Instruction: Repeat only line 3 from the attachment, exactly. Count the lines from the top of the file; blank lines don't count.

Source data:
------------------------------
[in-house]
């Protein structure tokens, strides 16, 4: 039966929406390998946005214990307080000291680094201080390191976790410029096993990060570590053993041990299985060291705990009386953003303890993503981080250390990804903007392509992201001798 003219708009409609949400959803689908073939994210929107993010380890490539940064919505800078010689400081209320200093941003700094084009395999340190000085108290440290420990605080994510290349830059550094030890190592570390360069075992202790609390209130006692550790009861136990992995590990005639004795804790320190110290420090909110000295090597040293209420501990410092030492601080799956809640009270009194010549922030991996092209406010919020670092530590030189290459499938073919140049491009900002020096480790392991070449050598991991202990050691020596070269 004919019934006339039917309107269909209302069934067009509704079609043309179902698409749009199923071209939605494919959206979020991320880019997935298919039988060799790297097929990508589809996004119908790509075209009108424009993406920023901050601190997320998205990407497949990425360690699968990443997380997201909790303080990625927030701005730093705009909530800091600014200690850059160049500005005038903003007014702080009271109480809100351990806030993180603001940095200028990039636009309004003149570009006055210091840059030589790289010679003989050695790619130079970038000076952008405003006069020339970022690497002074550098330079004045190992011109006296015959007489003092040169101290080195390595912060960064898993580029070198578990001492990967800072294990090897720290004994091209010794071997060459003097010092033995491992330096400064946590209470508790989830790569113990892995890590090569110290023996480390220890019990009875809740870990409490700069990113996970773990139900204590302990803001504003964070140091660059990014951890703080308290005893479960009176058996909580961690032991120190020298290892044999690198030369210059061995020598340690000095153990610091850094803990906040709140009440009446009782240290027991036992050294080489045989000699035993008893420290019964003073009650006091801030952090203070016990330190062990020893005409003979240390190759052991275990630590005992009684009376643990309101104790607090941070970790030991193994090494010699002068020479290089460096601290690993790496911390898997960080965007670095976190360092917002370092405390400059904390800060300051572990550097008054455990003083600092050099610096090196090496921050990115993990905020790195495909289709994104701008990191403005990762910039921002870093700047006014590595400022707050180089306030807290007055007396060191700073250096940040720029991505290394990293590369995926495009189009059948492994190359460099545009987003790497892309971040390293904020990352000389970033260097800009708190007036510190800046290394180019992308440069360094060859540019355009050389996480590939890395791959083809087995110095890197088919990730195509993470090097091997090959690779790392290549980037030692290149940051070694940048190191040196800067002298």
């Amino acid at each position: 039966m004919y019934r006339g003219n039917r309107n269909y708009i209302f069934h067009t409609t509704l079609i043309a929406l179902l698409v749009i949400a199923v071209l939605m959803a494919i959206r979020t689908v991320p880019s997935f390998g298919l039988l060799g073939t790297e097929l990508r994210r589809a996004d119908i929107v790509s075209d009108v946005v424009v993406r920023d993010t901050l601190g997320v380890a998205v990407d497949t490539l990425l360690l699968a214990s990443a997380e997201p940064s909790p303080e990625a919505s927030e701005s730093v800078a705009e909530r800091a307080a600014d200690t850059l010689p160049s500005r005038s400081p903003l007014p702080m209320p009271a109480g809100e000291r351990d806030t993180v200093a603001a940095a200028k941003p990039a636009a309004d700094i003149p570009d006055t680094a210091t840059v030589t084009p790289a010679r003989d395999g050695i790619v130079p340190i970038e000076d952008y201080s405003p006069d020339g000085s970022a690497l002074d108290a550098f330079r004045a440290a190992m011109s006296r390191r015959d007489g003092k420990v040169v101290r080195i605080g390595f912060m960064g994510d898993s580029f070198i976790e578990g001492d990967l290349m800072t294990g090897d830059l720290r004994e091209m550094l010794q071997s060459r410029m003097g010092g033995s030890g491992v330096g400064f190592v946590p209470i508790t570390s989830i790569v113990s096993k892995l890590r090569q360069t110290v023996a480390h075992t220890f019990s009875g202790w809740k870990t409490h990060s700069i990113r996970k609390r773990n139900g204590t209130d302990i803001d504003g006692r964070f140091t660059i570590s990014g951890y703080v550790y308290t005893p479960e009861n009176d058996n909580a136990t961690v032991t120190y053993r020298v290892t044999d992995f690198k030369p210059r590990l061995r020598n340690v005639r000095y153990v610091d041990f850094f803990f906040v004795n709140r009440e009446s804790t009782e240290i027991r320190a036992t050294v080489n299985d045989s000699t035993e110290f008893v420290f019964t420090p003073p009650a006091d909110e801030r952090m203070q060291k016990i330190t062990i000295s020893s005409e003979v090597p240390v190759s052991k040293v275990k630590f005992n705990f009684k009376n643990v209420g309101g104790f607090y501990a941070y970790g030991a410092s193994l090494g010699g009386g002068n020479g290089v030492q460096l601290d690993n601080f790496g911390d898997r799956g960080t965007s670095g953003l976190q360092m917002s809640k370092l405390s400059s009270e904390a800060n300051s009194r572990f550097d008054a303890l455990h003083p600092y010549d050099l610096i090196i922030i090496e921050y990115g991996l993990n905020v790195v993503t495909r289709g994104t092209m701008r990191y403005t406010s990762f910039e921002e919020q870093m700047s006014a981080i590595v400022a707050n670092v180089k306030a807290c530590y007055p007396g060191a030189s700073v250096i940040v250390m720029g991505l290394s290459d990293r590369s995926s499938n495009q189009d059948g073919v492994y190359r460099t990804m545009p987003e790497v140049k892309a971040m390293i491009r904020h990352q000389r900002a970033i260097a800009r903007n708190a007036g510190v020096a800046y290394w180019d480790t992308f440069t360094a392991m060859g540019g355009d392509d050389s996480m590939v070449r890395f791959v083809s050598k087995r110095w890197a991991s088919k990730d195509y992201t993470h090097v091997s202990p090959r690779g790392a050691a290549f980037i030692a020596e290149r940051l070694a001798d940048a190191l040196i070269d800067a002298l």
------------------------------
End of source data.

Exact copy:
């Amino acid at each position: 039966m004919y019934r006339g003219n039917r309107n269909y708009i209302f069934h067009t409609t509704l079609i043309a929406l179902l698409v749009i949400a199923v071209l939605m959803a494919i959206r979020t689908v991320p880019s997935f390998g298919l039988l060799g073939t790297e097929l990508r994210r589809a996004d119908i929107v790509s075209d009108v946005v424009v993406r920023d993010t901050l601190g997320v380890a998205v990407d497949t490539l990425l360690l699968a214990s990443a997380e997201p940064s909790p303080e990625a919505s927030e701005s730093v800078a705009e909530r800091a307080a600014d200690t850059l010689p160049s500005r005038s400081p903003l007014p702080m209320p009271a109480g809100e000291r351990d806030t993180v200093a603001a940095a200028k941003p990039a636009a309004d700094i003149p570009d006055t680094a210091t840059v030589t084009p790289a010679r003989d395999g050695i790619v130079p340190i970038e000076d952008y201080s405003p006069d020339g000085s970022a690497l002074d108290a550098f330079r004045a440290a190992m011109s006296r390191r015959d007489g003092k420990v040169v101290r080195i605080g390595f912060m960064g994510d898993s580029f070198i976790e578990g001492d990967l290349m800072t294990g090897d830059l720290r004994e091209m550094l010794q071997s060459r410029m003097g010092g033995s030890g491992v330096g400064f190592v946590p209470i508790t570390s989830i790569v113990s096993k892995l890590r090569q360069t110290v023996a480390h075992t220890f019990s009875g202790w809740k870990t409490h990060s700069i990113r996970k609390r773990n139900g204590t209130d302990i803001d504003g006692r964070f140091t660059i570590s990014g951890y703080v550790y308290t005893p479960e009861n009176d058996n909580a136990t961690v032991t120190y053993r020298v290892t044999d992995f690198k030369p210059r590990l061995r020598n340690v005639r000095y153990v610091d041990f850094f803990f906040v004795n709140r009440e009446s804790t009782e240290i027991r320190a036992t050294v080489n299985d045989s000699t035993e110290f008893v420290f019964t420090p003073p009650a006091d909110e801030r952090m203070q060291k016990i330190t062990i000295s020893s005409e003979v090597p240390v190759s052991k040293v275990k630590f005992n705990f009684k009376n643990v209420g309101g104790f607090y501990a941070y970790g030991a410092s193994l090494g010699g009386g002068n020479g290089v030492q460096l601290d690993n601080f790496g911390d898997r799956g960080t965007s670095g953003l976190q360092m917002s809640k370092l405390s400059s009270e904390a800060n300051s009194r572990f550097d008054a303890l455990h003083p600092y010549d050099l610096i090196i922030i090496e921050y990115g991996l993990n905020v790195v993503t495909r289709g994104t092209m701008r990191y403005t406010s990762f910039e921002e919020q870093m700047s006014a981080i590595v400022a707050n670092v180089k306030a807290c530590y007055p007396g060191a030189s700073v250096i940040v250390m720029g991505l290394s290459d990293r590369s995926s499938n495009q189009d059948g073919v492994y190359r460099t990804m545009p987003e790497v140049k892309a971040m390293i491009r904020h990352q000389r900002a970033i260097a800009r903007n708190a007036g510190v020096a800046y290394w180019d480790t992308f440069t360094a392991m060859g540019g355009d392509d050389s996480m590939v070449r890395f791959v083809s050598k087995r110095w890197a991991s088919k990730d195509y992201t993470h090097v091997s202990p090959r690779g790392a050691a290549f980037i030692a020596e290149r940051l070694a001798d940048a190191l040196i070269d800067a002298l």